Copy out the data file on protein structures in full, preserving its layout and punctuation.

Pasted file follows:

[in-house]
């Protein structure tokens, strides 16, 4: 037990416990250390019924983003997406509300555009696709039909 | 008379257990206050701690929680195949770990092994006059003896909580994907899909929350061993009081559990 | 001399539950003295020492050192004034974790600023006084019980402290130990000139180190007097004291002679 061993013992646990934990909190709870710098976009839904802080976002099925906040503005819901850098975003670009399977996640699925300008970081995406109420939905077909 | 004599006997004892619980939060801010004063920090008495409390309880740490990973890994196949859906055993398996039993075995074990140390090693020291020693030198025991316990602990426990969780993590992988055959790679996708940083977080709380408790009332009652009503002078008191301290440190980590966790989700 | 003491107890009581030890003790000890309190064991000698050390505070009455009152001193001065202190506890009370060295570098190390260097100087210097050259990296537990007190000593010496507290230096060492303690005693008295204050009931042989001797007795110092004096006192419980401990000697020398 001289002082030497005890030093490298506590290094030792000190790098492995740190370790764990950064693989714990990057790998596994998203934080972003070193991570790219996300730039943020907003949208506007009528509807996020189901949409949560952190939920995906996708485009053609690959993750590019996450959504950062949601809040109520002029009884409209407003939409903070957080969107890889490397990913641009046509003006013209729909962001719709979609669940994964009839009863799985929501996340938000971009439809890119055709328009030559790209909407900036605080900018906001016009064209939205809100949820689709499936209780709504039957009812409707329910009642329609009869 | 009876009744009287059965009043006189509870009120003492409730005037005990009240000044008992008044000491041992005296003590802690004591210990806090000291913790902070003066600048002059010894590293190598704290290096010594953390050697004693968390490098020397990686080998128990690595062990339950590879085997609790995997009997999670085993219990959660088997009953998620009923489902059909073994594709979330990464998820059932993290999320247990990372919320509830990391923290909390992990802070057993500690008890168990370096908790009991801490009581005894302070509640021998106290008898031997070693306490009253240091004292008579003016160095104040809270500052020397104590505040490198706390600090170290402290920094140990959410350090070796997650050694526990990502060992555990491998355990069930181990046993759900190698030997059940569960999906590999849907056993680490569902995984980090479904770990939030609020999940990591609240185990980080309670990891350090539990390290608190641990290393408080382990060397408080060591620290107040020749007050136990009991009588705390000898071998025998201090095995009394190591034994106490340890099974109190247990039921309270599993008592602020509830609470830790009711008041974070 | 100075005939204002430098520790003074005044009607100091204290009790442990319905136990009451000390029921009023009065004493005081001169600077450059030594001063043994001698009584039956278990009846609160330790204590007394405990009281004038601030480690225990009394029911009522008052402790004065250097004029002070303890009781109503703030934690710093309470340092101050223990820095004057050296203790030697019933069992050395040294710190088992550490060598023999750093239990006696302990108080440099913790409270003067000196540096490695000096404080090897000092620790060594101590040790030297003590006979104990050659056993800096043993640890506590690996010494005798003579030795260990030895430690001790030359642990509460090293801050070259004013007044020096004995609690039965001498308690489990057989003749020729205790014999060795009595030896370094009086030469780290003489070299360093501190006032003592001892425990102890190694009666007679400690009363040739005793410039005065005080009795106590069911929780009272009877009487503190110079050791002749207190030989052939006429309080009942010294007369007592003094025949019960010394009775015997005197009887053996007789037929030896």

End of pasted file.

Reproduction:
[in-house]
């Protein structure tokens, strides 16, 4: 037990416990250390019924983003997406509300555009696709039909 | 008379257990206050701690929680195949770990092994006059003896909580994907899909929350061993009081559990 | 001399539950003295020492050192004034974790600023006084019980402290130990000139180190007097004291002679 061993013992646990934990909190709870710098976009839904802080976002099925906040503005819901850098975003670009399977996640699925300008970081995406109420939905077909 | 004599006997004892619980939060801010004063920090008495409390309880740490990973890994196949859906055993398996039993075995074990140390090693020291020693030198025991316990602990426990969780993590992988055959790679996708940083977080709380408790009332009652009503002078008191301290440190980590966790989700 | 003491107890009581030890003790000890309190064991000698050390505070009455009152001193001065202190506890009370060295570098190390260097100087210097050259990296537990007190000593010496507290230096060492303690005693008295204050009931042989001797007795110092004096006192419980401990000697020398 001289002082030497005890030093490298506590290094030792000190790098492995740190370790764990950064693989714990990057790998596994998203934080972003070193991570790219996300730039943020907003949208506007009528509807996020189901949409949560952190939920995906996708485009053609690959993750590019996450959504950062949601809040109520002029009884409209407003939409903070957080969107890889490397990913641009046509003006013209729909962001719709979609669940994964009839009863799985929501996340938000971009439809890119055709328009030559790209909407900036605080900018906001016009064209939205809100949820689709499936209780709504039957009812409707329910009642329609009869 | 009876009744009287059965009043006189509870009120003492409730005037005990009240000044008992008044000491041992005296003590802690004591210990806090000291913790902070003066600048002059010894590293190598704290290096010594953390050697004693968390490098020397990686080998128990690595062990339950590879085997609790995997009997999670085993219990959660088997009953998620009923489902059909073994594709979330990464998820059932993290999320247990990372919320509830990391923290909390992990802070057993500690008890168990370096908790009991801490009581005894302070509640021998106290008898031997070693306490009253240091004292008579003016160095104040809270500052020397104590505040490198706390600090170290402290920094140990959410350090070796997650050694526990990502060992555990491998355990069930181990046993759900190698030997059940569960999906590999849907056993680490569902995984980090479904770990939030609020999940990591609240185990980080309670990891350090539990390290608190641990290393408080382990060397408080060591620290107040020749007050136990009991009588705390000898071998025998201090095995009394190591034994106490340890099974109190247990039921309270599993008592602020509830609470830790009711008041974070 | 100075005939204002430098520790003074005044009607100091204290009790442990319905136990009451000390029921009023009065004493005081001169600077450059030594001063043994001698009584039956278990009846609160330790204590007394405990009281004038601030480690225990009394029911009522008052402790004065250097004029002070303890009781109503703030934690710093309470340092101050223990820095004057050296203790030697019933069992050395040294710190088992550490060598023999750093239990006696302990108080440099913790409270003067000196540096490695000096404080090897000092620790060594101590040790030297003590006979104990050659056993800096043993640890506590690996010494005798003579030795260990030895430690001790030359642990509460090293801050070259004013007044020096004995609690039965001498308690489990057989003749020729205790014999060795009595030896370094009086030469780290003489070299360093501190006032003592001892425990102890190694009666007679400690009363040739005793410039005065005080009795106590069911929780009272009877009487503190110079050791002749207190030989052939006429309080009942010294007369007592003094025949019960010394009775015997005197009887053996007789037929030896």